She thinks of blue mountain, her favourite place.
‘We’re going somewhere where we can be safe. We never have to come back here.’
– blue hour
[ About the Book ]
As the rest of the world lies sleeping, Eleanor straps her infant daughter, Amy, into the back of her car. This is the moment she knew must come, when they will walk out on her husband Leon and a marriage in ruins since his return from Vietnam. Together, she and Amy will journey to blue mountain, a place of enchantment and refuge that lit up Eleanor’s childhood.
As the car eats up the miles, so Eleanor’s mind dives back into her fractured relationship with her mother, Kitty. Kitty who asked for so much from life, from love, from family. Kitty who had battled so hard to prise her husband George out of the grip of war. Kitty, whose disapproving voice rings so loud in Eleanor’s head.
[ My Review ]
blue hour by Sarah Schmidt will be published July 7th with Tinder Press and is described as ‘tense, visceral, glittering…a masterful return to fiction from the author of the acclaimed See What I Have Done.’
blue hour is a powerfully complex, dark and, at times, harrowing and difficult read. Crossing timelines and generations it questions the complicated nature of the mother-daughter relationship. Kitty is a nurse working in the 1940s in a repatriation hospital for injured soldiers. Kitty’s mother was extremely strict and now working in Wintonvale Kitty has the space to be herself. She relishes the opportunity to let her hair down a little, without the overbearing influence of her mother ever present. While there, she meets George Turner at a dance one evening and they have a short and intense courtship. George was heading off to fight and they talked of marriage on his return, both knowing that it was a pipedream. But George did return. A changed man, both emotionally and physically, Kitty stood by his side committing to marriage and all that it involved.
In the 1970s, Eleanor grew up always with a feeling of being unloved by her mother Kitty. Kitty was angry, bitter and never satisfied with anything in life. Her father, George, was a quiet man, one who frequently needed silence and time away from the chaos of living. It was a strained marriage that impacted Eleanor for all of her life. She never wanted to be like her mother. She wanted a freedom away from the pervading darkness of those childhood years.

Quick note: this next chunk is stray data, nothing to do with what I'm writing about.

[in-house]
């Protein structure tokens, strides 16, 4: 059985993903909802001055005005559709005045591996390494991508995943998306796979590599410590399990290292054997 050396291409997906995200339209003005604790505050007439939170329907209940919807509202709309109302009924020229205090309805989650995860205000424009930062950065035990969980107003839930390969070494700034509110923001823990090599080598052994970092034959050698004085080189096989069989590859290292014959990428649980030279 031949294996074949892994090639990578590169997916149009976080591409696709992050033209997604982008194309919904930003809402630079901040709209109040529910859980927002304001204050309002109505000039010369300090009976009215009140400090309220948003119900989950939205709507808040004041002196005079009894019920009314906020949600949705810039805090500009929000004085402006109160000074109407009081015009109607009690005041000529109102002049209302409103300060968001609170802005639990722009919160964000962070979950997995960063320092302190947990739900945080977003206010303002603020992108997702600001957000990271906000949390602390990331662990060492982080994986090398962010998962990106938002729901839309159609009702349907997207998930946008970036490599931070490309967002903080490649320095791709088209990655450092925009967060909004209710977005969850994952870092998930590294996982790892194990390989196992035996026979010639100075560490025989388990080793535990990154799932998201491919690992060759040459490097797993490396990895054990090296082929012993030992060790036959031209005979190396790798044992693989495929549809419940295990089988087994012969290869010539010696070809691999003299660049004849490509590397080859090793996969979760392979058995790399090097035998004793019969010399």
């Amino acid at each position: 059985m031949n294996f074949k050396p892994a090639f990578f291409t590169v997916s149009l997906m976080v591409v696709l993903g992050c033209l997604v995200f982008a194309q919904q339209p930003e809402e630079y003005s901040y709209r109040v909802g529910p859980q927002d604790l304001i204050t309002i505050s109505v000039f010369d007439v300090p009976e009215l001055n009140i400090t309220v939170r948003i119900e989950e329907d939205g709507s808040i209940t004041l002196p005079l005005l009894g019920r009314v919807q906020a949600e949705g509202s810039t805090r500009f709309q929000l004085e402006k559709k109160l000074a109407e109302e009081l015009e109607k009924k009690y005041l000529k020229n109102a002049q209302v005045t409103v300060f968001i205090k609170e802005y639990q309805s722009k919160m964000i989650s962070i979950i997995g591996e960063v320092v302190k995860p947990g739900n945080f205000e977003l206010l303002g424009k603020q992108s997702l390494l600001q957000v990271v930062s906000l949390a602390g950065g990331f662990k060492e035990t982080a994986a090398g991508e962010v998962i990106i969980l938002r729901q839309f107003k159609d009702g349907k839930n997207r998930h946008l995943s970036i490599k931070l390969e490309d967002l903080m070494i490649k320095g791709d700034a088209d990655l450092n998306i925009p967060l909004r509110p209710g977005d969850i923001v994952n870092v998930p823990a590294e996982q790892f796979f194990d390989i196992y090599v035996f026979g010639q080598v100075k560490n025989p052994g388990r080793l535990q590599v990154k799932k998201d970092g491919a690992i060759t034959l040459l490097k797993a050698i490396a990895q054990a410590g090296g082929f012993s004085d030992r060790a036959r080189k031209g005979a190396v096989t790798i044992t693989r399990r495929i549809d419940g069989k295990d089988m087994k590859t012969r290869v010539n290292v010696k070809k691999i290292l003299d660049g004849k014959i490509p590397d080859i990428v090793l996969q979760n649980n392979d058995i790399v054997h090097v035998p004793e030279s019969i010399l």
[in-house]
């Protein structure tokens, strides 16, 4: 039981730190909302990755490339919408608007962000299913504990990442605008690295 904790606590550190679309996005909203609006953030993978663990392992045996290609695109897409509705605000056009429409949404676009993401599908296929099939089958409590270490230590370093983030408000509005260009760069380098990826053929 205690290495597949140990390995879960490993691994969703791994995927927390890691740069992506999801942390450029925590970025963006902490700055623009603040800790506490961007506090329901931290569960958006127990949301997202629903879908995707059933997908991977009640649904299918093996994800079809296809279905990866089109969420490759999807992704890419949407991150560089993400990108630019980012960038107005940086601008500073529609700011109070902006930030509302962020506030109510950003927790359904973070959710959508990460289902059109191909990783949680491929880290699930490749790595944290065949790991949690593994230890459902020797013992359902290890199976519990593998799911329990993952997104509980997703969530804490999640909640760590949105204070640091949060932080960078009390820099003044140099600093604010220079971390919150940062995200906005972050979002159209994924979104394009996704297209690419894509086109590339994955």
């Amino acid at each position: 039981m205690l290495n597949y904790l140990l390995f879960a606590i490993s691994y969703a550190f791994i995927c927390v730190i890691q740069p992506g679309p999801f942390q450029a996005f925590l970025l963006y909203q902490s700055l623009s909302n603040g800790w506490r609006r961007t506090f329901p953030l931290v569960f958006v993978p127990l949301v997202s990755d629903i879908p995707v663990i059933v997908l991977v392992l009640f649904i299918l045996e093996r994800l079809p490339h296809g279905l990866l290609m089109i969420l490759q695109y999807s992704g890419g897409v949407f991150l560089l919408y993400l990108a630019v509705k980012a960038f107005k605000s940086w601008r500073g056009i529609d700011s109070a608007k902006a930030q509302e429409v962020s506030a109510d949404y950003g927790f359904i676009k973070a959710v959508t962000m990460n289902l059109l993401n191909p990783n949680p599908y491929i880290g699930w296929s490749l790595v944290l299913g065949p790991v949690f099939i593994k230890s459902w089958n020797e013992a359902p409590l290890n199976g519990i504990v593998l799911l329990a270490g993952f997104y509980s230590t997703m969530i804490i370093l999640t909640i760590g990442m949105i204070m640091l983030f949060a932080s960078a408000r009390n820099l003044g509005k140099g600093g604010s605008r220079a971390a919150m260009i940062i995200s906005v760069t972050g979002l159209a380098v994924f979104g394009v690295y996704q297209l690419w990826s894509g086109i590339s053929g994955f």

In later years Eleanor met Leon. He was different to other men, more open about exploring his feelings and life in general. He seemed to understand Eleanor, so she took a risk and let him in. But with Vietnam looming, Eleanor feared for her relationship. Could her marriage survive the impact of war? Would Leon return scarred like her father George? Motherhood was an unexpected experience for Eleanor and she made a pact with herself that she would not be like her mother before her. But life has a curious way of unfolding and Eleanor is soon faced with some terrifying moments and choices.
blue hour is a shocking read, a bewildering and disconcerting experience as we traverse the years with Kitty and Eleanor. The brutality of war is a frightening backdrop for this emotive tale of familial discontent. Motherhood is central to blue hour and how its toxicity can seep through the generations even when the best of intentions exist. There are some beautiful moments between George and Eleanor as they have a shared passion for nature. But these times of tranquillity are rare in lives that have been too damaged by a life lived.
blue hour is a memorable, harrowing and gut-wrenching piece of writing. It is a challenging literary read, one that will remain with you for many days after. An intense and shattering novel, blue hour is a profound and sharply written tale that I encourage you to read.
**Recommended Reading – I came across an extraordinary piece in The Age where Sarah Schmidt states that “I see the role of fiction when it’s sometimes dark is to help readers understand or experience something through the safety of a book ” The article provides an incredible insight into Sarah Schmidt’s own personal experiences and why she wrote blue hour, including additional background information on her writing. You can read it HERE
[ Bio ]
Sarah Schmidt is the acclaimed author of SEE WHAT I HAVE DONE, which was longlisted for the Women’s Prize for Fiction and won the AIBA Literary Fiction of the Year 2018. She lives in Melbourne where she works as a librarian.
Website ~ https://sarahschmidt.org/
Twitter ~ @ikillnovel